# Superluminal (Tachyon) Transformations

1. Jul 5, 2014

### MattRob

Hey all,
I've been reading "Time Travel and Warp Drives" by Allen Everett and Thomas Roman, and the book had an interesting section on Tachyons. At one point it presented a system Leonard Parker (of the University of Wisconsin-Milwaukee) created whereby coordinate transformations for Tachyons could be done that would respect the "light barrier" and avoid paradoxes.

In the context of a "toy" two-dimensional spacetime, instead of having
$(ct')^{2}-x'^{2} = (ct)^{2}-x^{2}$
as regular Lorentzian transformations do, for Tachyons it had
$-(ct')^{2}+x'^{2} = (ct)^{2}-x^{2}$

The system allowed for Tachyons that wouldn't be able to invoke paradoxes, since Tachyons could, in this model, only travel in the positive $x$ direction, just as regular matter can only travel in the positive $t$ direction, thus it couldn't return to its original point in spacetime and form a closed time-like curve.

This failed in higher dimensions, though, since it either required more dimensions of time so the other two dimensions of space would have something to interchange with, or it would introduce a preferred direction (the positive $x$ axis that acts as "forward in time" for the Tachyons).

My thought was that, "well, but why couldn't the arbitrary direction of its travel act as this $x$-axis for any specific Tachyon, so it wouldn't be the same for every Tachyon, thus not introduce a preferred frame?"

Later in the text, though, it simply says; "Allen and his collaborators were able to demonstrate, beyond question, that these papers [claiming that it was possible to construct a theory of superluminal coordinate transformations that did not involve the introduction of a preferred direction] were mathematically inconsistent."

It gets my mind thinking on other tangents, and actually wondering about the significance of a preferred direction, and some cosmological models that might somehow be related to such a concept (at least locally, within the Schwarzschild radius of a black hole, such a thing could be said to exist: the direction towards the singularity. Also, forward in time is a preferred direction for regular matter, though time is different from space, and it might be a little "inconsiderate" (ie, uncalled for) to invoke a whole new "arrow of time" problem).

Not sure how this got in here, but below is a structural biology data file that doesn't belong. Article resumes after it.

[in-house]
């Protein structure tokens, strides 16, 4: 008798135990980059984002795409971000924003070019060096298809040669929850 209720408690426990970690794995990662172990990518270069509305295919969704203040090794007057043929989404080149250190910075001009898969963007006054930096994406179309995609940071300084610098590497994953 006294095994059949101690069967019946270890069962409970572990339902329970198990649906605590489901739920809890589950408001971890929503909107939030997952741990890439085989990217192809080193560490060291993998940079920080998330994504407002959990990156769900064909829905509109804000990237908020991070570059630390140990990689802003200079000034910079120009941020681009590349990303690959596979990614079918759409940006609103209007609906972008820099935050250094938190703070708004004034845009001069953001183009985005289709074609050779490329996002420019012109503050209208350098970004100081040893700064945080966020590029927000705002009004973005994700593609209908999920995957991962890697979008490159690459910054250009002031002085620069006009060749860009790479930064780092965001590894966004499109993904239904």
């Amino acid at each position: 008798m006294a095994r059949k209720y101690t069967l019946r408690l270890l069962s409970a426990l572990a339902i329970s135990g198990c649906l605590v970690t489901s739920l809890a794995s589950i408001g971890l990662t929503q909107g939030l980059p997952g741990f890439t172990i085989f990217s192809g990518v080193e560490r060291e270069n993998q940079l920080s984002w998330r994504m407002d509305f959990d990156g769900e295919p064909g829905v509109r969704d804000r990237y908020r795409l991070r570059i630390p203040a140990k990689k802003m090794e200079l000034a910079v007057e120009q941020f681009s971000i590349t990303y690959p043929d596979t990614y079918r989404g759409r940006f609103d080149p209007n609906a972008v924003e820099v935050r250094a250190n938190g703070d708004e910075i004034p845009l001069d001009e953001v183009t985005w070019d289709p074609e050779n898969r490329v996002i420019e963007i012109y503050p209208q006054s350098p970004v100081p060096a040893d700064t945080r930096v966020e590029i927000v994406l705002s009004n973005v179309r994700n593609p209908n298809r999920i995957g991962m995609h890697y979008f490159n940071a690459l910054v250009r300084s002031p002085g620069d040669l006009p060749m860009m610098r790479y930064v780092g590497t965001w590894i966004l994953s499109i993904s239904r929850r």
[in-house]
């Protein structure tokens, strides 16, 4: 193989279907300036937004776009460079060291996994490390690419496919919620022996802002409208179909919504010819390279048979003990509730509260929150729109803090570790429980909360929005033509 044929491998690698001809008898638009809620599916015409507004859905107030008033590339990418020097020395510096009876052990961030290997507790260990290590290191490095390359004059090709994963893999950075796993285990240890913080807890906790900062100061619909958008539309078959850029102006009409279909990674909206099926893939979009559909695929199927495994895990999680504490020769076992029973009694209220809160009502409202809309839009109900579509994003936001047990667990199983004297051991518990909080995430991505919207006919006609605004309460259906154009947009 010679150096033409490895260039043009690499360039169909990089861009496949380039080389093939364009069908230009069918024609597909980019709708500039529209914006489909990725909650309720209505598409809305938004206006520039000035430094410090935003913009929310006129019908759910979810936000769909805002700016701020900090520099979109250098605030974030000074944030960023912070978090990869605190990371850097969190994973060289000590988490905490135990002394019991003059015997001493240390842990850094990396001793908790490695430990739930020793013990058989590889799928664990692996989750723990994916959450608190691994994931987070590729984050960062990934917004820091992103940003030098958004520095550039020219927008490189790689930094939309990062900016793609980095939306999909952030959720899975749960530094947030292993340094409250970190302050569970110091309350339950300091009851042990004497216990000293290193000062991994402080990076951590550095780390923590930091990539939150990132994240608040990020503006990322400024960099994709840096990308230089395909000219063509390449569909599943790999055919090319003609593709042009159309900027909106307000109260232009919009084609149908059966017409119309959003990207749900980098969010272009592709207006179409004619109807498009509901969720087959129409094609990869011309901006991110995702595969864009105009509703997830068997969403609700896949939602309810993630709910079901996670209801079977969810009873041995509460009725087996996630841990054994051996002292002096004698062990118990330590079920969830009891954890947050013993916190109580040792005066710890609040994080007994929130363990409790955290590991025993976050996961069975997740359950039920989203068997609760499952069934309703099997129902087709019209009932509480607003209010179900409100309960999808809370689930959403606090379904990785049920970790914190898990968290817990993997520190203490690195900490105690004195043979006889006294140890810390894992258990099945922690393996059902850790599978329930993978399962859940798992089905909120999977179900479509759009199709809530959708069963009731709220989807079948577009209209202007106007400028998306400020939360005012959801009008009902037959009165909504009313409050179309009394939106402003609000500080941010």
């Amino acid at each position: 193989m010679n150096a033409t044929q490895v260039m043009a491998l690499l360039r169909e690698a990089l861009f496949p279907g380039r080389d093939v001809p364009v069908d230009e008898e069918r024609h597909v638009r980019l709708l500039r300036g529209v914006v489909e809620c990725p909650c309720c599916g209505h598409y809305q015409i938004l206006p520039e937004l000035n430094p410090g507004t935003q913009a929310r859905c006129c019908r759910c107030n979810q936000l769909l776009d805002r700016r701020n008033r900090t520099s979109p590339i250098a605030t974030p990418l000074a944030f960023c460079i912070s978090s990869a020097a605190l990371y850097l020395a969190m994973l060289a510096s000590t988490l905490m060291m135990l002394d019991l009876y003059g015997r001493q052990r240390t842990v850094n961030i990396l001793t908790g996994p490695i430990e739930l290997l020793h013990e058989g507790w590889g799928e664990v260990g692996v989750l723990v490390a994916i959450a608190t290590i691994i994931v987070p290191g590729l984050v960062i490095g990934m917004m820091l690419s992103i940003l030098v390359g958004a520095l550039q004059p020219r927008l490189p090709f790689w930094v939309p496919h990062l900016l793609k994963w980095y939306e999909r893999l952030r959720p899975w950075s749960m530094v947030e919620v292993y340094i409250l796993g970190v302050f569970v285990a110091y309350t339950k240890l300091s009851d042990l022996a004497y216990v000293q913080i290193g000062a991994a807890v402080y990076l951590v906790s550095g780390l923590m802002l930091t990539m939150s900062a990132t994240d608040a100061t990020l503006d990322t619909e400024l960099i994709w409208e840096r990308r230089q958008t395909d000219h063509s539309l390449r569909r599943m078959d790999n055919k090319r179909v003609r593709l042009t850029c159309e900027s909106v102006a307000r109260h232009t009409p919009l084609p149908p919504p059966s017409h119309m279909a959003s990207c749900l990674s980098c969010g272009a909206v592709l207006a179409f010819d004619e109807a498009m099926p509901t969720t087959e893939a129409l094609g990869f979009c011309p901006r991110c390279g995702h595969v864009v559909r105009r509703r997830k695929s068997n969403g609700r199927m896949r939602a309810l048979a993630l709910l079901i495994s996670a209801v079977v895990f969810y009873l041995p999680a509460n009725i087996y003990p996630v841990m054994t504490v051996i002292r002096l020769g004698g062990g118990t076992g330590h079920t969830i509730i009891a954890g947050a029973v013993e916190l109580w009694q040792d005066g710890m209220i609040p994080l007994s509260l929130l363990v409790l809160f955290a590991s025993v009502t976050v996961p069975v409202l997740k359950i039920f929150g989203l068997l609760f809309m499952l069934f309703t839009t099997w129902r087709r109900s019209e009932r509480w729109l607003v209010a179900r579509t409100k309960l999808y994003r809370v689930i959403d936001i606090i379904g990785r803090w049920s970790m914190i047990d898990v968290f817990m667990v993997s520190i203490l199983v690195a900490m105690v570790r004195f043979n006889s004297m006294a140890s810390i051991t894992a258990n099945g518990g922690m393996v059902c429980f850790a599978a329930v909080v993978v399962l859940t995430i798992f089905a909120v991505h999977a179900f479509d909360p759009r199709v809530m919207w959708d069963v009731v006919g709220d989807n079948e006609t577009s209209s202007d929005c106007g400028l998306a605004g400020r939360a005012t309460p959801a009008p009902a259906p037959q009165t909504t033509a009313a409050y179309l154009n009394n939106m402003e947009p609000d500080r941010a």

But most immediately, before going off on that tangent; what I'm really asking here is; what about my question, earlier? Why couldn't the direction of travel of any Tachyon be its "preferred" $x$-axis?

2. Jul 5, 2014

Staff Emeritus
That theory violates relativity.

You can do that, of course (although it would probably be smarter to pick an easier target), but if you are going to violate relativity, why try and solve a problem that is a conclusion of relativity?

3. Jul 5, 2014

### Staff: Mentor

Not allowing closed time-like curves is neither a necessary nor a sufficient condition for a theory to be workable.

Because the preferred direction is not a property of the tachyons, it's a property if the universe that they exist in. Thus, they'd all have to agree about which direction is the preferred direction, which is easy in a universe with one temporal and one spatial dimension but impossible in a three+one universe.

As an aside, the bolded text above was poorly worded, and that may be contributing to your misunderstanding. Transforms don't apply between objects, they apply between coordinate systems; objects don't own these coordinate systems. Thus, instead of saying "its x-axis" you should be saying "the x-axis of the coordinate system we're using, which happens to be the direction that the tachyons are traveling in". It should be clear that you cannot such construct such a coordinate system in three spatial dimensions, but you can in one.

Last edited: Jul 5, 2014
4. Jul 5, 2014

### Staff: Mentor

You need to be able to explain all physics from any frame, not just one thing from each frame.

For the transform they are talking about here you would have something like:
t'=x
x'=t
y'=y
z'=z

That is certainly possible to do and would make things going at v>c in the x direction look "nice", but it would not change any of the actual physics, nor would it make the equations look "nice" for objects going at v>c in any other direction nor for objects going at v<c in the x direction.